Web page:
Every day, it seems that creative and forward-thinking people are responding to the rising demand for inventions that are both useful and ecologically conscious. Some products seem to be straight out of Black Mirror—with their sleek, modern designs—while others are still in their clunky trial stages. We’ve compiled a list of ten green creations that give us hope for the future of our planet.
1. The Ocean Cleanup
23-year-old boy genius, Boyan Slat, is the founder and president of The Ocean Cleanup, a foundation which is dedicated to developing advanced technologies to rid the oceans of plastic. The Dutch inventor is in the works of creating a 62-mile underwater, V-shaped barrier to trap plastic trash as it floats along ocean currents. Slat said the technology, which he hopes to deploy by 2020, could remove half of the trash—amounting to 150 million pounds of trash—from the Great Pacific Garbage Patch within 10 years. Once removed, much of that plastic could be properly recycled.
2. AVANI Biodegradable Bags
Kevin Kumala, founder of AVANI Eco, was worried about the future of the beaches and marine life on and around his island home of Bali. He identified the plastic bag as one of the biggest threats to the ocean ecosystems. Rather than requiring humans to stop using all bags, Kumala believed he should design a better product that would make it easier for people to make the shift from plastic to eco-friendly. After some tinkering, he created a biodegradable bag made from cassava roots and natural starches. They claim their greenness loudly with the words “I AM NOT PLASTIC” branded to their sides. The bags are also harmless for animal consumption.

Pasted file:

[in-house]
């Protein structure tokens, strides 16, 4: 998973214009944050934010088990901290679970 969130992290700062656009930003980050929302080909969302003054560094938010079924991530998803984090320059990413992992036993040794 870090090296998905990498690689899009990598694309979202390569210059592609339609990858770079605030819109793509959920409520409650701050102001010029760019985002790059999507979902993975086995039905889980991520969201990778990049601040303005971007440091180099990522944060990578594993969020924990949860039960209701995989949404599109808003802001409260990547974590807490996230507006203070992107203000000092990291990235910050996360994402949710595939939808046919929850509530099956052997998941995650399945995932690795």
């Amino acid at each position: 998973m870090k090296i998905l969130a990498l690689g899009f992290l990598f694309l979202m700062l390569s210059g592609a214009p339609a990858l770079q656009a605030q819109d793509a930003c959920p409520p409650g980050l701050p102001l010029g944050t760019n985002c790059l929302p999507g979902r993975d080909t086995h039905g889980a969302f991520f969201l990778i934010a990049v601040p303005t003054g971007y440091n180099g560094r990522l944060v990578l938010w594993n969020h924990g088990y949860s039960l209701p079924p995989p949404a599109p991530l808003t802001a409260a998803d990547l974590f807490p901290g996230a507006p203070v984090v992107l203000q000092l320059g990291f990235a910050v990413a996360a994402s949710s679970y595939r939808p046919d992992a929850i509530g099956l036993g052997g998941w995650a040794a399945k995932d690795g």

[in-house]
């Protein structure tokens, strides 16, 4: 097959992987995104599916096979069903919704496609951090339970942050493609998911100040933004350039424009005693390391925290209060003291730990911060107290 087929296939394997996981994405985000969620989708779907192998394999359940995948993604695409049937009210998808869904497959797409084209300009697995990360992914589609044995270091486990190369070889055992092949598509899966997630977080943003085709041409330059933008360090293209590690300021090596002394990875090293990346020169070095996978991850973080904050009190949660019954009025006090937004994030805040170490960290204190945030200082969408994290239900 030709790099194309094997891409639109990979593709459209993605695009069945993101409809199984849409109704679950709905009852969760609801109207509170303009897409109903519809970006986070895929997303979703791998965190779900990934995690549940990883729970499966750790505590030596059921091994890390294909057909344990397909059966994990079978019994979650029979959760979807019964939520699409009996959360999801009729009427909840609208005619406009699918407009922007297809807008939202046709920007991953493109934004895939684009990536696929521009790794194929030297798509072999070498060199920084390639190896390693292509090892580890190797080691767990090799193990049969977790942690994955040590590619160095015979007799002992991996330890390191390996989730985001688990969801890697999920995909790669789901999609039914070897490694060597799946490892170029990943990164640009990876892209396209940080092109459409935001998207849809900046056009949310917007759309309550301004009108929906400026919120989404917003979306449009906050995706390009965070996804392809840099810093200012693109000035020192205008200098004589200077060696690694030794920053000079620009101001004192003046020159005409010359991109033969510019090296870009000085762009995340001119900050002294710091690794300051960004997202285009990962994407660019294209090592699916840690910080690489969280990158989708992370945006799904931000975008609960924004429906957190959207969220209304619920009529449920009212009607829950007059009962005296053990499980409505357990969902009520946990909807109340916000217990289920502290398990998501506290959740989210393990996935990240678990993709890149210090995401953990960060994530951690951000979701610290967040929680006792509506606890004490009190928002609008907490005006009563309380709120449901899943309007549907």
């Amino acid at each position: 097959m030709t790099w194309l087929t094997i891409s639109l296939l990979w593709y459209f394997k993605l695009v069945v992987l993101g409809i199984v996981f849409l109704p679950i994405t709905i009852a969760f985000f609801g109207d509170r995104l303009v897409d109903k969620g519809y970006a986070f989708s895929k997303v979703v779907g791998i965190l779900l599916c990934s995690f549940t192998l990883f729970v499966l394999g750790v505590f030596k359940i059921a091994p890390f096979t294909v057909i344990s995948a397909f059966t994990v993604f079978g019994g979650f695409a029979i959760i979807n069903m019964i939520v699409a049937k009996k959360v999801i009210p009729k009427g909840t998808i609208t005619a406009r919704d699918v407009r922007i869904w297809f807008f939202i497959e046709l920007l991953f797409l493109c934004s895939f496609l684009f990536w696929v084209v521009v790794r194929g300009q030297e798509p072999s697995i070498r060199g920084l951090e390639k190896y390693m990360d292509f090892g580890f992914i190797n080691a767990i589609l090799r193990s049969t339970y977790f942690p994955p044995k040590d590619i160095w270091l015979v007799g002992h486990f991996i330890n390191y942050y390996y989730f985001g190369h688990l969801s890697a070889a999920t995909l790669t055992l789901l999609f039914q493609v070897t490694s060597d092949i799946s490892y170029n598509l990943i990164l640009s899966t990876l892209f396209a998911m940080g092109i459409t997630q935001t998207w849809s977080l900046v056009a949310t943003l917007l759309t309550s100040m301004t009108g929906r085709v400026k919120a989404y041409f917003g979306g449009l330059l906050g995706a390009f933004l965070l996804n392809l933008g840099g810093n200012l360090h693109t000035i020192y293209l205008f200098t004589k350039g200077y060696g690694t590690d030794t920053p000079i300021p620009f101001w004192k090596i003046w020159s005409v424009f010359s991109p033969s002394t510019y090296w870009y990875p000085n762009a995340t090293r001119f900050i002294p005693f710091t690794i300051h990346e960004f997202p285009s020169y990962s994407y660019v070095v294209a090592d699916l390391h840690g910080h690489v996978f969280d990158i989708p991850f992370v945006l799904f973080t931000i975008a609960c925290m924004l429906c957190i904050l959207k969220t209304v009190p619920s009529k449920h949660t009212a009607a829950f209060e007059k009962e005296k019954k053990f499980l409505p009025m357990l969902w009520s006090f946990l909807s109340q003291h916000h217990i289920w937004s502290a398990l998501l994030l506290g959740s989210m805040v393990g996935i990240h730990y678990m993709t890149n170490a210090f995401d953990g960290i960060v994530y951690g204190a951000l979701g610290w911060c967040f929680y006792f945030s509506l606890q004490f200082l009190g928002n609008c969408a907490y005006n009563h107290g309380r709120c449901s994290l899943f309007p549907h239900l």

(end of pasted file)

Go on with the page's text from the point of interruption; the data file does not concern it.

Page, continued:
3. Epson PaperLab
Brought to you by the company you count on to print out your term papers and flight reservations, the Epson PaperLab is a large-scale machine which may enable big corporate spaces (think government offices and banks) to directly recycle and upcycle paper in their own building.
Epson’s new innovation is a combination shredder and paper-making machine. Here’s how it works: a company dumps its waste paper into the machine, which then tears the paper apart and shoots the stack with a jet stream of air to eliminate ink from the shredded bits. Liquid binders are then added to reassemble the fibers into recycled sheets. A high-pressured process can then perform custom size, thickness, and color alterations to any individual sheet of paper. While the PaperLab machine is by no means portable—it measures nine feet by four feet—it can produce 14 sheets of paper every minute. That’s over 6,700 sheets during the 8-hour workday!
4. The Seabin Project